WASHINGTON (AP) -- Nationals shortstop Trea Turner apologized to his teammates on Tuesday for homophobic and racially insensitive tweets he sent several years ago.
An emotional Turner met with reporters following meeting with his teammates, coaches and manager Dave Martinez.
"It's not when I said the things I said. It's that I said them at all," the 25-year-old Turner said. "That's a clear learning point from this to make sure that anybody is aware of what they're saying at all times. No matter how you use it or what context you think you are using it in, words hurt. It's wrong and inexcusable for what I said."
The posts, from 2011 and 2012 when Turner was playing at N.C. State, surfaced hours after Washington's 5-0 loss at Miami on Sunday. Turner and Nationals general manager Mike Rizzo issued statements of apology Sunday night, and the Nationals were off Monday.
"I want to apologize to everybody that was affected by things that I said: LBGT community, African-American community, special needs community," Turner said Tuesday. "I'm truly sorry for what I said and I want to take full responsibility for that. I want to apologize to my teammates, I just talked to them, make sure that they know my thoughts and where I'm at."
Turner also shared his contrition with Rizzo, the Nationals and the team's fans. Turner was applauded before his first at-bat against the Mets Tuesday night.
The Washington shortstop was one of two players, along with Atlanta Braves pitcher Sean Newcomb, who had their tweets unearthed Sunday by fans. Years-old racist, misogynist and homophobic tweets from Milwaukee Brewers All-Star pitcher Josh Hader were found during the All-Star Game.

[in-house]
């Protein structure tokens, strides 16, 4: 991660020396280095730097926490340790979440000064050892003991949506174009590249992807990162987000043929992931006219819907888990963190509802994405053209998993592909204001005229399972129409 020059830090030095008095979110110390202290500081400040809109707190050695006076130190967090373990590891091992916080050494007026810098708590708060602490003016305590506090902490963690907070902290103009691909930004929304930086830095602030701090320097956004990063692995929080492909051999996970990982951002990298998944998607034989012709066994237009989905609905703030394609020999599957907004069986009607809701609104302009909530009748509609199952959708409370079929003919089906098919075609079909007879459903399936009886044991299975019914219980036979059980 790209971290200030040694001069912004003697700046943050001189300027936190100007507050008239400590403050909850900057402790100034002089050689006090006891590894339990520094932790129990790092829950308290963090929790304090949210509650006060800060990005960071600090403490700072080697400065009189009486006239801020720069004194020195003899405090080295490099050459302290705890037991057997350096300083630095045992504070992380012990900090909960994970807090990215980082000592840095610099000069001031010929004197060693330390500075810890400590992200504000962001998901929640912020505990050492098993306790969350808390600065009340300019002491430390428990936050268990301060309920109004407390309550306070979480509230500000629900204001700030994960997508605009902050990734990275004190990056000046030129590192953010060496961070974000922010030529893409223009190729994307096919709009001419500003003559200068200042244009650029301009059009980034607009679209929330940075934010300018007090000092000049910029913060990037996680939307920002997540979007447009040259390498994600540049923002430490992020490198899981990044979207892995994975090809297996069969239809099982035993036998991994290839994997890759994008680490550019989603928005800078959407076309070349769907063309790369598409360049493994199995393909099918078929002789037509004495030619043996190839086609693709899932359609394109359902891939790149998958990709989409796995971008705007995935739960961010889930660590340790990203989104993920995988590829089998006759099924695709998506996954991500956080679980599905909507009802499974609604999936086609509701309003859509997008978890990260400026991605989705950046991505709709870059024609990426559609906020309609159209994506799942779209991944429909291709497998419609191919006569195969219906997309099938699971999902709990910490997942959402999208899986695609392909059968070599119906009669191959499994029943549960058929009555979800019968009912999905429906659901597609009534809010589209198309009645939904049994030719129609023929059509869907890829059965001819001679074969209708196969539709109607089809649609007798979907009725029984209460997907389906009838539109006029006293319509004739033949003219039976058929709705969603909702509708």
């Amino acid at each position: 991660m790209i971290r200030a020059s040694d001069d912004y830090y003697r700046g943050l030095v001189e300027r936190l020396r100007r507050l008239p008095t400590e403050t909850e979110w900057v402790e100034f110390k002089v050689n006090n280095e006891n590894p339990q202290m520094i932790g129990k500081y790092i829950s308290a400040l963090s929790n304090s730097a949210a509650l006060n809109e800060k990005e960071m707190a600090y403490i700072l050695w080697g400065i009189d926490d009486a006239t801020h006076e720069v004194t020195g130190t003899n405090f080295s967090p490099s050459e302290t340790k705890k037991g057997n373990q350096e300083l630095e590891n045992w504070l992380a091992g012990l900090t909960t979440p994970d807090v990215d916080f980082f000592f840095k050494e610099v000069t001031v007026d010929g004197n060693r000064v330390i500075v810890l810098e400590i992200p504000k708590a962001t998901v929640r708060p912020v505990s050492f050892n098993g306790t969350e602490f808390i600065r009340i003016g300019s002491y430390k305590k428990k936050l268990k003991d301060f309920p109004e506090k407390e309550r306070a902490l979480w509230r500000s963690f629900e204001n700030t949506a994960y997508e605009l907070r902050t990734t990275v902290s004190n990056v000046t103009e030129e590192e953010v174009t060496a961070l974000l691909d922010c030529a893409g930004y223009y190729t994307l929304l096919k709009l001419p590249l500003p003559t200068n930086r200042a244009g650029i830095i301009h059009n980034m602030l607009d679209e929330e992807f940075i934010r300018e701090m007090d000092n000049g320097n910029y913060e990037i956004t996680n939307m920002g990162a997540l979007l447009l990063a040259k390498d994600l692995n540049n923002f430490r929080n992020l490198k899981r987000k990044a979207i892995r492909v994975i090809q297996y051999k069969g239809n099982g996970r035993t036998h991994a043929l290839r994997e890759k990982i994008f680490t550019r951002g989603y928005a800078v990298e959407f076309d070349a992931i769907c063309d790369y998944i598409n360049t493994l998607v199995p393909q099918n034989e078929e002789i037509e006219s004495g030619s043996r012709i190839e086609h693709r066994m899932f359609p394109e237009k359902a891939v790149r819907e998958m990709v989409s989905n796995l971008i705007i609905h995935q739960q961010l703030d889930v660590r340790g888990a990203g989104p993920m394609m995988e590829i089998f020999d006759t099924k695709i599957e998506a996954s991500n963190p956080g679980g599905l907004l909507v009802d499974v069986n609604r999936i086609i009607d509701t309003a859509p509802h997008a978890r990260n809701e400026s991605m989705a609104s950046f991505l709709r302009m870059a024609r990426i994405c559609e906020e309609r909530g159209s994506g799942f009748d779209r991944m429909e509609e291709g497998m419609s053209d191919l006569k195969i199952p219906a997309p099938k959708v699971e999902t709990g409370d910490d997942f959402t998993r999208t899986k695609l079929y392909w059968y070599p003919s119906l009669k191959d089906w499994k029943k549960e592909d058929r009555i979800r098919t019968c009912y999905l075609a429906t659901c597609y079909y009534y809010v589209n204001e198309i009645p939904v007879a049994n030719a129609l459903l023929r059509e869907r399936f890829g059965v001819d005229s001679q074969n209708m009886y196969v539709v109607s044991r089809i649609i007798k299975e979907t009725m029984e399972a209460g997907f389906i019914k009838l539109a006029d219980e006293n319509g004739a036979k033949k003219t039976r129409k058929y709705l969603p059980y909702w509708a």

"We've seen three guys now in our league that have some old tweets surface like this, and I really hope it can be a learning experience and that people can grow from it because I know Trea. I know the man he is. I love him as a friend, as a teammate," said Nationals pitcher Sean Doolittle, who posted a series of tweets about the issue on Monday, saying he was disheartened to hear such language coming from major league players and offering his support to the LGBTQ community.
"I really don't think that those reflect who he is," Doolittle said of Turner, "but now he has the opportunity to demonstrate that growth and we have to give that space for him to be able to demonstrate that he's grown and he's changed since then."
Rizzo was asked what he would tell young players about using social media.
"This is a cultural thing," he said. "It's not about social media. It's about people's attitudes. Love one another. Treat others how you want to be treated. I think that rule is long-lasting and forever."
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